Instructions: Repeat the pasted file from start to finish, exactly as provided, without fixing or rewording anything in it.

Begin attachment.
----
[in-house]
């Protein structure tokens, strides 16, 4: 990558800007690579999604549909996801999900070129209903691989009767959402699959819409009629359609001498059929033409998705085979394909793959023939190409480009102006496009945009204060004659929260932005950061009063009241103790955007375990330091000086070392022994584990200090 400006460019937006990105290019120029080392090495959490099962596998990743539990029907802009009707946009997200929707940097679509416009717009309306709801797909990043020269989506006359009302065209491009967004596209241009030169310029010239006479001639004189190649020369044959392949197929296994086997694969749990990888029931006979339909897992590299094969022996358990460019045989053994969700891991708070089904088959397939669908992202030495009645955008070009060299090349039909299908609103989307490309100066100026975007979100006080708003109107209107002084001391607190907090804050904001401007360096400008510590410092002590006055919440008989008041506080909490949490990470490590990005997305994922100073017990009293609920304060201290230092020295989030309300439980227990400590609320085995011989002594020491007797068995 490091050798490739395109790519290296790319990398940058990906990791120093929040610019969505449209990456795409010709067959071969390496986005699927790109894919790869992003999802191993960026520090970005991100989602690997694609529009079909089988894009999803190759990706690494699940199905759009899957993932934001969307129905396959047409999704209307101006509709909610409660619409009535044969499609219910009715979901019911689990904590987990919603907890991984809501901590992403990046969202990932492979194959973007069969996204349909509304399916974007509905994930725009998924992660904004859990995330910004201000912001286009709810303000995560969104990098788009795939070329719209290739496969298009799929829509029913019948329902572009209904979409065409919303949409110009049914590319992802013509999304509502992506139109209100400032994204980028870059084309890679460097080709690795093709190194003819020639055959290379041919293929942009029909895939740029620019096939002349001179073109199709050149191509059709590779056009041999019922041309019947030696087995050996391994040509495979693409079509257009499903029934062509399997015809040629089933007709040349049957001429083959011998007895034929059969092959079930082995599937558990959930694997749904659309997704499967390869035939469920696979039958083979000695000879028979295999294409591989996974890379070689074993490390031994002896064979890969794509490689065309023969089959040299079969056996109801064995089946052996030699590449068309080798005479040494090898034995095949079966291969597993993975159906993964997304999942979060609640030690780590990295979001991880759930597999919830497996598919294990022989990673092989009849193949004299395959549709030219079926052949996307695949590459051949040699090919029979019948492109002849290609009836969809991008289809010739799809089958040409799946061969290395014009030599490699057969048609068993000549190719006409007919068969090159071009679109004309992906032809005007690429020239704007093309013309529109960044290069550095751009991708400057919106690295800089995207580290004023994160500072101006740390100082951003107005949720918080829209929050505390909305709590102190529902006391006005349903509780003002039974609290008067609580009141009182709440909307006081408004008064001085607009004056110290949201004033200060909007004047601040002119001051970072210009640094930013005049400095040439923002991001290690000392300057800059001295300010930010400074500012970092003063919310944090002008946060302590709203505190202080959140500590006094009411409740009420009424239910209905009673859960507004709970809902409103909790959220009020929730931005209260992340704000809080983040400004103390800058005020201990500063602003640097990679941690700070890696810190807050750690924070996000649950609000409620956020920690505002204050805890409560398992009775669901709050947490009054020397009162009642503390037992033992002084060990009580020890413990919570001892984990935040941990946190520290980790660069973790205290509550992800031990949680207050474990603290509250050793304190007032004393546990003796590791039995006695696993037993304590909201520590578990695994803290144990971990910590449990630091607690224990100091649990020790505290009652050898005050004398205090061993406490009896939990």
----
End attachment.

[in-house]
């Protein structure tokens, strides 16, 4: 990558800007690579999604549909996801999900070129209903691989009767959402699959819409009629359609001498059929033409998705085979394909793959023939190409480009102006496009945009204060004659929260932005950061009063009241103790955007375990330091000086070392022994584990200090 400006460019937006990105290019120029080392090495959490099962596998990743539990029907802009009707946009997200929707940097679509416009717009309306709801797909990043020269989506006359009302065209491009967004596209241009030169310029010239006479001639004189190649020369044959392949197929296994086997694969749990990888029931006979339909897992590299094969022996358990460019045989053994969700891991708070089904088959397939669908992202030495009645955008070009060299090349039909299908609103989307490309100066100026975007979100006080708003109107209107002084001391607190907090804050904001401007360096400008510590410092002590006055919440008989008041506080909490949490990470490590990005997305994922100073017990009293609920304060201290230092020295989030309300439980227990400590609320085995011989002594020491007797068995 490091050798490739395109790519290296790319990398940058990906990791120093929040610019969505449209990456795409010709067959071969390496986005699927790109894919790869992003999802191993960026520090970005991100989602690997694609529009079909089988894009999803190759990706690494699940199905759009899957993932934001969307129905396959047409999704209307101006509709909610409660619409009535044969499609219910009715979901019911689990904590987990919603907890991984809501901590992403990046969202990932492979194959973007069969996204349909509304399916974007509905994930725009998924992660904004859990995330910004201000912001286009709810303000995560969104990098788009795939070329719209290739496969298009799929829509029913019948329902572009209904979409065409919303949409110009049914590319992802013509999304509502992506139109209100400032994204980028870059084309890679460097080709690795093709190194003819020639055959290379041919293929942009029909895939740029620019096939002349001179073109199709050149191509059709590779056009041999019922041309019947030696087995050996391994040509495979693409079509257009499903029934062509399997015809040629089933007709040349049957001429083959011998007895034929059969092959079930082995599937558990959930694997749904659309997704499967390869035939469920696979039958083979000695000879028979295999294409591989996974890379070689074993490390031994002896064979890969794509490689065309023969089959040299079969056996109801064995089946052996030699590449068309080798005479040494090898034995095949079966291969597993993975159906993964997304999942979060609640030690780590990295979001991880759930597999919830497996598919294990022989990673092989009849193949004299395959549709030219079926052949996307695949590459051949040699090919029979019948492109002849290609009836969809991008289809010739799809089958040409799946061969290395014009030599490699057969048609068993000549190719006409007919068969090159071009679109004309992906032809005007690429020239704007093309013309529109960044290069550095751009991708400057919106690295800089995207580290004023994160500072101006740390100082951003107005949720918080829209929050505390909305709590102190529902006391006005349903509780003002039974609290008067609580009141009182709440909307006081408004008064001085607009004056110290949201004033200060909007004047601040002119001051970072210009640094930013005049400095040439923002991001290690000392300057800059001295300010930010400074500012970092003063919310944090002008946060302590709203505190202080959140500590006094009411409740009420009424239910209905009673859960507004709970809902409103909790959220009020929730931005209260992340704000809080983040400004103390800058005020201990500063602003640097990679941690700070890696810190807050750690924070996000649950609000409620956020920690505002204050805890409560398992009775669901709050947490009054020397009162009642503390037992033992002084060990009580020890413990919570001892984990935040941990946190520290980790660069973790205290509550992800031990949680207050474990603290509250050793304190007032004393546990003796590791039995006695696993037993304590909201520590578990695994803290144990971990910590449990630091607690224990100091649990020790505290009652050898005050004398205090061993406490009896939990």